White House Security Plan
Threats and Risk Assessments
There are a variety of different threats posing various levels of risks to the White House and its workers and inhabitants. The risk of an actual penetration by a small group of terrorists or militants carries a fairly low risk, given current security procedures and personnel; a heavy artillery military attack is even less likely given national defense systems and the sheer geopolitical implications of such an act. Greater subterfuge is likely to be employed in any truly risky threat; hidden bomb attacks, biological or chemical attacks with timed detonators or active triggers must be carefully screened for, as these represent one of the greatest threats to White House security in terms of both their potential damage and the likelihood of such an attack being attempted due to potential anonymity and attacker distance.
There are also many non-intentional and human-based threats that affect the security and safety of the White House and those within its walls. A variety of natural disasters including potential fires, earthquakes, hurricanes, and even potential flooding could all occur, and although the risk level for most of these events is very low the results of any such disaster could be catastrophic without appropriate countermeasures and safety procedures in place (FEMA 2011). It is believed that proper procedures, evacuation plans, and safety measures exist for each of these contingencies at the current time, although a reassessment and revaluation of these procedures and safety implements would still be valuable (WhiteHouse 2011). Plane crashes and direct espionage are also threats that have elaborate contingency plans established (Douglass 1995).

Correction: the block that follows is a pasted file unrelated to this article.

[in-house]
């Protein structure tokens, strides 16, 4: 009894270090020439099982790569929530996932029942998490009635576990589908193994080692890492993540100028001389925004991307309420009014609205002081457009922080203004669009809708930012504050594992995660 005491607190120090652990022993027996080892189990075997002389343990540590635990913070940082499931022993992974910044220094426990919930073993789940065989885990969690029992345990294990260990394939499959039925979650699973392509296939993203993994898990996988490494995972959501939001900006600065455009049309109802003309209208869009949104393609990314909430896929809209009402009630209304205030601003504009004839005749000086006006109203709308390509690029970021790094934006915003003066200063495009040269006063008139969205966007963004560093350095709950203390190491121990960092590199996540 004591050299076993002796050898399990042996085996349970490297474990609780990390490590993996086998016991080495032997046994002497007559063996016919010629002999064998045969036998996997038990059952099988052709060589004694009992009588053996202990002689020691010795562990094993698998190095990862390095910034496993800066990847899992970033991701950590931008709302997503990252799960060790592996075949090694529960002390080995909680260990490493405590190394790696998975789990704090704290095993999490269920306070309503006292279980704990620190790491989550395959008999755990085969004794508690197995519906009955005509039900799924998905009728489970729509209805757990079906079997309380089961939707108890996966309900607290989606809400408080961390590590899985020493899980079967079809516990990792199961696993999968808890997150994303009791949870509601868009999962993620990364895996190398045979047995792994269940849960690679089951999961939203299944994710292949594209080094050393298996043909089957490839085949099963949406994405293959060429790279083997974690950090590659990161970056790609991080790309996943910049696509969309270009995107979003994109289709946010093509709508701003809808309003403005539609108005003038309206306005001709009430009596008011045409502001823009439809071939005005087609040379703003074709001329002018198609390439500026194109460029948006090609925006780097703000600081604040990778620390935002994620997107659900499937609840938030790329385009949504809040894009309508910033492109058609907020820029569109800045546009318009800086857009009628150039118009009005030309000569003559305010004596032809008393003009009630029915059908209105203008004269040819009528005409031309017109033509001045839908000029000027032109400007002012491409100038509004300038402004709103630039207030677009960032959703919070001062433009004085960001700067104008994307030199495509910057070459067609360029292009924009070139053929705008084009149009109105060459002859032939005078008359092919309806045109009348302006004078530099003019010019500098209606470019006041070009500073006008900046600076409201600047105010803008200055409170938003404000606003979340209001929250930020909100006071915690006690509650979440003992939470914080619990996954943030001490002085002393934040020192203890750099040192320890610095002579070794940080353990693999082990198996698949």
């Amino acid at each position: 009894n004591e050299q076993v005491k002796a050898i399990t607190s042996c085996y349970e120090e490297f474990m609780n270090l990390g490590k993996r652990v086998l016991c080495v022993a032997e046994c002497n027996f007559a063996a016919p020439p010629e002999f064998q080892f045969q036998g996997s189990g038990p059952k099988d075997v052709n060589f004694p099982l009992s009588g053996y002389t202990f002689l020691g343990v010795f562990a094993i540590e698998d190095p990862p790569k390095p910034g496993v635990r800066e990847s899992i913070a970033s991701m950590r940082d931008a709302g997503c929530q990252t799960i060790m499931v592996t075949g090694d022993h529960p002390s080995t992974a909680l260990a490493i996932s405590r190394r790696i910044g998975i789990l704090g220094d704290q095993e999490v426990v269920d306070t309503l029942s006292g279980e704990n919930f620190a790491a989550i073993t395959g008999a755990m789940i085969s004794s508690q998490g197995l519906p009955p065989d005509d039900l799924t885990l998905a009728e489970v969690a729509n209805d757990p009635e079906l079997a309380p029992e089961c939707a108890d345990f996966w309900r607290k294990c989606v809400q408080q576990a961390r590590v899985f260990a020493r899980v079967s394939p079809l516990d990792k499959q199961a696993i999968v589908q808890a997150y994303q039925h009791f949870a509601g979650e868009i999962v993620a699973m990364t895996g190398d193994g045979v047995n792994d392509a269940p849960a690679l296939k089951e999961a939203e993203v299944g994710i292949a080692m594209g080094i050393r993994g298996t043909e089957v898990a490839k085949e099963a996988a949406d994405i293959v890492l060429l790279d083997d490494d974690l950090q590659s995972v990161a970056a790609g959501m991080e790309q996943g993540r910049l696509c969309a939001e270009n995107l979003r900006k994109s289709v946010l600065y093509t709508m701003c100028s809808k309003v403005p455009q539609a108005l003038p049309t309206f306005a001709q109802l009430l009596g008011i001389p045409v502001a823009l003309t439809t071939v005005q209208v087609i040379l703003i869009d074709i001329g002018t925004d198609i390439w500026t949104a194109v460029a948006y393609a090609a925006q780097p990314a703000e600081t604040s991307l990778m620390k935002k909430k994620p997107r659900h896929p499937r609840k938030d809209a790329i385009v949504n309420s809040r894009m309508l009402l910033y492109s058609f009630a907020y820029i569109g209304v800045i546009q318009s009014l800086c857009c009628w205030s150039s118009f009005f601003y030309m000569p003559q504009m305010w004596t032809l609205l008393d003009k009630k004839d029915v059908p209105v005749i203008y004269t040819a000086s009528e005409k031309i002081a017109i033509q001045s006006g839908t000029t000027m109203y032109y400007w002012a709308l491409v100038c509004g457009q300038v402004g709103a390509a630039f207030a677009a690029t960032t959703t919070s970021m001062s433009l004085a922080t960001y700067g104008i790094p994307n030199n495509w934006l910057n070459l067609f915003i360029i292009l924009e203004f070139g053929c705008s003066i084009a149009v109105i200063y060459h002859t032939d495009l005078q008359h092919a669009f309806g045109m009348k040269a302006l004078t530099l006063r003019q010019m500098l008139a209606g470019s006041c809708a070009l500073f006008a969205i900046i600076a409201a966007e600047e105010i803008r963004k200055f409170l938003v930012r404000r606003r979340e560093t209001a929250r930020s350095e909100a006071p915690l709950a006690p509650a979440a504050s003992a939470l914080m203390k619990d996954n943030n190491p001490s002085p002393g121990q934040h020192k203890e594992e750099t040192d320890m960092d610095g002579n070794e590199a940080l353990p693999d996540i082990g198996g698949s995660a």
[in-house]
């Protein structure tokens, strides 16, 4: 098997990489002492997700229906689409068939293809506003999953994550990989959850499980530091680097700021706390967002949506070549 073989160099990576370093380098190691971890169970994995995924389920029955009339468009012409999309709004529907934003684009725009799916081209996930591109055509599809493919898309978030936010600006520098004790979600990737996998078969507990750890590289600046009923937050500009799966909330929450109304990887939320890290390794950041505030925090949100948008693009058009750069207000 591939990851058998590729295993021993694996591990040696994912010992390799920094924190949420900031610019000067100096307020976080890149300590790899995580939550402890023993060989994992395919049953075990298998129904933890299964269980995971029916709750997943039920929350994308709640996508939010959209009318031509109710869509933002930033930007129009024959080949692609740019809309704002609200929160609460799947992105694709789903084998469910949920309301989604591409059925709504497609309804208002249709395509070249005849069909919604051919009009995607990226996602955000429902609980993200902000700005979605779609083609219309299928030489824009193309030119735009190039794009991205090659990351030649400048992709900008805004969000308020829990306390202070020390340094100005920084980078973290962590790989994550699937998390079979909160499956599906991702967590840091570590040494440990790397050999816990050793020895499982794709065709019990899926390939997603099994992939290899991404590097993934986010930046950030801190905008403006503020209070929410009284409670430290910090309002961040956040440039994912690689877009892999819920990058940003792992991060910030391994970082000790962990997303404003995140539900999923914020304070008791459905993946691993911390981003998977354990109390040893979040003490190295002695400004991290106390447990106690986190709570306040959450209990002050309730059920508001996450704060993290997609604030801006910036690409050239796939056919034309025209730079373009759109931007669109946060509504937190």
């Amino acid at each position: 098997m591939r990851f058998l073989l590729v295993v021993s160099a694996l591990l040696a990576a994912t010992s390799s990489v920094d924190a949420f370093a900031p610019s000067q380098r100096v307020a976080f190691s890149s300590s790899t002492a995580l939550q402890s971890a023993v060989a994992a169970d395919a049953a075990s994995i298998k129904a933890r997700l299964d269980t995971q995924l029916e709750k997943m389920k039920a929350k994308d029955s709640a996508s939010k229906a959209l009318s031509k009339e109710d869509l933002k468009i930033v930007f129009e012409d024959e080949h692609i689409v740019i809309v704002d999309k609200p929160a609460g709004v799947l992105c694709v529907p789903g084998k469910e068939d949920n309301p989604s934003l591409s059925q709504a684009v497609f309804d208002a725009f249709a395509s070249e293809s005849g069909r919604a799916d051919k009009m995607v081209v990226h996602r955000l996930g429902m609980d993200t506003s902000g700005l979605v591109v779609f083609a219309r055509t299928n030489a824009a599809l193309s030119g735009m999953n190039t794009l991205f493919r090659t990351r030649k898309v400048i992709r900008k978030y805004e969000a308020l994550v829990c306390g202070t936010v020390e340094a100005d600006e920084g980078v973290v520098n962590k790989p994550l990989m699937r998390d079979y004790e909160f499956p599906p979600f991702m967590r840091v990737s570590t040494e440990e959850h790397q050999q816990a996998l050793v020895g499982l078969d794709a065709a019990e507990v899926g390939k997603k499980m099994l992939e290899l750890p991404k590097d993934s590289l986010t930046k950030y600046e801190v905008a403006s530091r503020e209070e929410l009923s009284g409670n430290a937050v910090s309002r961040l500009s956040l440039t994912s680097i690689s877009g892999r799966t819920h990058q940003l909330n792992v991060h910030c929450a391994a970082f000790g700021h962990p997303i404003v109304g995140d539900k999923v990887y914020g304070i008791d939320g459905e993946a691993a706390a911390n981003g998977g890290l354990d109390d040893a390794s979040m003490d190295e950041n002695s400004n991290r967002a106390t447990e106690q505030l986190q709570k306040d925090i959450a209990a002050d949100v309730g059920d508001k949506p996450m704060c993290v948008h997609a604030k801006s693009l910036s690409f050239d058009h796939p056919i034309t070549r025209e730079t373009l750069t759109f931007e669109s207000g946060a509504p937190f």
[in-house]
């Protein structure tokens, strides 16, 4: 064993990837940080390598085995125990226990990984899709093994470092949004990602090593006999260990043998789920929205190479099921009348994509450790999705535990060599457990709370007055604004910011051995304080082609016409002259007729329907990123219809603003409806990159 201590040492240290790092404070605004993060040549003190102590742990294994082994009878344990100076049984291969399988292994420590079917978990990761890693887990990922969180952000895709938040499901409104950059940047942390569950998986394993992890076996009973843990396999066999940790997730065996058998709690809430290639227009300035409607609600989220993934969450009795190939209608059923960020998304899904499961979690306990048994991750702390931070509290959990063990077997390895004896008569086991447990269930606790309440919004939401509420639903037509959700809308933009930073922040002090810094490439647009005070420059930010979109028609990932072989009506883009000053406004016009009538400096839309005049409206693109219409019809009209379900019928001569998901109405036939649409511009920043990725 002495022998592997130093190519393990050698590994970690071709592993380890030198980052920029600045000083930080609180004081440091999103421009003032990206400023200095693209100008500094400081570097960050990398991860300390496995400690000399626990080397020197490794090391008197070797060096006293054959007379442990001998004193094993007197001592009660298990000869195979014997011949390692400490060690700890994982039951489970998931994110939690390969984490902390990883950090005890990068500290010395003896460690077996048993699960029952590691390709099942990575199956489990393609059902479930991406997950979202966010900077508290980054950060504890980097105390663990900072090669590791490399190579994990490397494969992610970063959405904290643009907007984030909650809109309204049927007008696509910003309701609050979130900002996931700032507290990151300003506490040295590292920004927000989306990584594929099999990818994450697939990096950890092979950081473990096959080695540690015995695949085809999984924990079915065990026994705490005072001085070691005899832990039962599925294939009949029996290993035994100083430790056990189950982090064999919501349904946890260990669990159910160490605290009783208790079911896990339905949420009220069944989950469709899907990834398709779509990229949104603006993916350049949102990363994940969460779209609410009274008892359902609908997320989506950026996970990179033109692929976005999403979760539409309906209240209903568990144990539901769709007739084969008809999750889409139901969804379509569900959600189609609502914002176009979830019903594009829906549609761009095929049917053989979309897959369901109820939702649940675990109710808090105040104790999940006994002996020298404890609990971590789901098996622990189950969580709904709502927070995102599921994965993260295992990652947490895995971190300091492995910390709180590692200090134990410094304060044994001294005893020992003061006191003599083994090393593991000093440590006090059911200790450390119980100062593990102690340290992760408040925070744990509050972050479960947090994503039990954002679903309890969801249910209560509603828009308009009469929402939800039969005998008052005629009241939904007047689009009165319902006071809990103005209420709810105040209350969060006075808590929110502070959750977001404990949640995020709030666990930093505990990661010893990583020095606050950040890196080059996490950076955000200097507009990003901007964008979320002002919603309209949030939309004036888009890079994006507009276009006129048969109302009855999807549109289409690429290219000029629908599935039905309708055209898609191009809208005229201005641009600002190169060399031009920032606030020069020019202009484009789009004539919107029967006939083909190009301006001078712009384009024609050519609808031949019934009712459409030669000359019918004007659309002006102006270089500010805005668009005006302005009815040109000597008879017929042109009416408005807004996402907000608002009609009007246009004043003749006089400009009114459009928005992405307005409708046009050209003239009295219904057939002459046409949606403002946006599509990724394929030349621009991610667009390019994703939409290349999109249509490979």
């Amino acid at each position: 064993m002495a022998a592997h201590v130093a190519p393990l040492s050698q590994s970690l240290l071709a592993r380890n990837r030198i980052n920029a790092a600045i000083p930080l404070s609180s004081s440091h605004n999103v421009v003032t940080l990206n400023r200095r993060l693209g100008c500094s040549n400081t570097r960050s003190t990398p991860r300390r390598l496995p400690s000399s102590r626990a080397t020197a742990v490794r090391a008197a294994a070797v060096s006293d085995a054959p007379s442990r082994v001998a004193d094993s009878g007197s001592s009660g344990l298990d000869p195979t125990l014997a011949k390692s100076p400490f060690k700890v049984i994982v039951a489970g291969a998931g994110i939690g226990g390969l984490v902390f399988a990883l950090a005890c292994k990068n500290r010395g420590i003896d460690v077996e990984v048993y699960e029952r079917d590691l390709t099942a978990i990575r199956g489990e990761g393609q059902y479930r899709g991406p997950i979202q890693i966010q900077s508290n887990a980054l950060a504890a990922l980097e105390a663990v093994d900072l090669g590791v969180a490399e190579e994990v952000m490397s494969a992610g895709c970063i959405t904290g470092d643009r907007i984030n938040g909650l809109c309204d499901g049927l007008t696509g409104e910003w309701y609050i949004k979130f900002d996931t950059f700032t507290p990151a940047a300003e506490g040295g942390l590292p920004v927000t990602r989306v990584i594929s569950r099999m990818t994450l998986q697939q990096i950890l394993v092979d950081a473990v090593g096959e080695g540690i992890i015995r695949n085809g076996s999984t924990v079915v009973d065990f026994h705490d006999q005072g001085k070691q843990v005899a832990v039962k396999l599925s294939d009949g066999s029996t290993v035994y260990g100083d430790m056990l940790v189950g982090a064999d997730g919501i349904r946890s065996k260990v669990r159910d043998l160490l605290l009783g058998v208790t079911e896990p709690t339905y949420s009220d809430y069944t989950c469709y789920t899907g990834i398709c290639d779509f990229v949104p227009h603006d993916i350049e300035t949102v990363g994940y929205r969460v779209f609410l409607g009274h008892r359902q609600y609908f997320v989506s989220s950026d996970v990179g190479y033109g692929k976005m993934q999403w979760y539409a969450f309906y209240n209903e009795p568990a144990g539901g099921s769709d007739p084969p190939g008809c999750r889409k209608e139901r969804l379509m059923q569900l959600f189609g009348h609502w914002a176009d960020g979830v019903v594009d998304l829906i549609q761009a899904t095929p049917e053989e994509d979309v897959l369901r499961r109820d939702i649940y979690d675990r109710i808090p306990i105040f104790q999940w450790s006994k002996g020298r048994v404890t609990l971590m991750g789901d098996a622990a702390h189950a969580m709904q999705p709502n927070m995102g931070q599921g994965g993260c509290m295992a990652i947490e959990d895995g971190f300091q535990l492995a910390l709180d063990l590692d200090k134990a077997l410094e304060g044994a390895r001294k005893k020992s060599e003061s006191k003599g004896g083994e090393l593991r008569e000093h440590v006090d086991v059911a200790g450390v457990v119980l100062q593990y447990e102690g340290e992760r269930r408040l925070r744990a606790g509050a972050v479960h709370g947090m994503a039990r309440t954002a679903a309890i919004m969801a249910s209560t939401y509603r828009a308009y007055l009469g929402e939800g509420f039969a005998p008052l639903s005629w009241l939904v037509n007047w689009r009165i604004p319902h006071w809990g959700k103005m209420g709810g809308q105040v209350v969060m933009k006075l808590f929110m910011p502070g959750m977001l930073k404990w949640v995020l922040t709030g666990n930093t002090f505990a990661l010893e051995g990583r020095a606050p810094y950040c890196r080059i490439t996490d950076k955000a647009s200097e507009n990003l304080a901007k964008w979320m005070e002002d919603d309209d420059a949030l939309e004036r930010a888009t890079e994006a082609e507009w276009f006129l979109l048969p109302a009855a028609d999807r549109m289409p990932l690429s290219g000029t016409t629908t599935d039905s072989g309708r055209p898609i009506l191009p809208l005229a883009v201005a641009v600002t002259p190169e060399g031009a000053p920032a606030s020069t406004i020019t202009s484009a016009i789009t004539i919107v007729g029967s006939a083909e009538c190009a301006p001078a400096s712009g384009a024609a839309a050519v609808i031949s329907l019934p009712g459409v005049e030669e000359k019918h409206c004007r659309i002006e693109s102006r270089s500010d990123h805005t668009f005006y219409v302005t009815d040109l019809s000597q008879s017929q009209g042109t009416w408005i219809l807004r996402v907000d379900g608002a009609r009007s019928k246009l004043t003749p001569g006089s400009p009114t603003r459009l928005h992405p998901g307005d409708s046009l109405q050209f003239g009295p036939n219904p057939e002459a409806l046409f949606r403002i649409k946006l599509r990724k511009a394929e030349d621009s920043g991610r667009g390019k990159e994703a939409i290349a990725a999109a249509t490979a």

Current Vulnerability Gaps
A major current vulnerability facing the white house is found in the sheer number of individuals that have access to various parts of the White House and its grounds (WhiteHouse 2011). Though there are security procedures in place to screen such individuals prior to their selection for White House positions and onsite security screenings to ensure unauthorized weapons and personnel are not permitted onto White House grounds, the threat of infiltration through direct espionage is still considerable. There do not appear to be any other...
Other physical threats to the structure and inhabitants of the White House are mitigated by structural elements of the building, several emergency escape routes, and advanced warning systems that provide time for evacuation and preparation in the event of a natural disaster (WhiteHouse 2011). Aggression by authorized personnel remains one of the greatest physical threats.
Increases in the digital storage and transmission of information has profoundly changed the nature of information security as practiced in the White House, though certain protocols involving paper documents are still in effect (WHHA 2001). A variety of specifically-developed as well as more commonly available methods for protecting digital information are utilized to ensure the security of information at the White House, and information transmitted to or from White House computers and their devices (Russel & Gangemi 1991). Given the importance of much of the information created and transmitted to/from the White House information security is a top priority for White House officials and officers, and control of access to information is incredibly tight and restrictive (Russel & Gangemi 1991).
The security of certain individuals within the White House, most especially the President and his family, is also of central importance to security measures and practices at the White House. The personnel and technologies that monitor the White House grounds and surrounding environs are highly effective at dissuading, rooting out, and eliminating any threats to individuals within the White House (Douglass 1995). In addition, the Secret Service is tasked with the specific priority duty of protecting the lives of the President, his family, and other key individuals that are often found in the White House, and this organization has a very high success rate (though with some notable failures) in carrying out this task (WHHA 2001).
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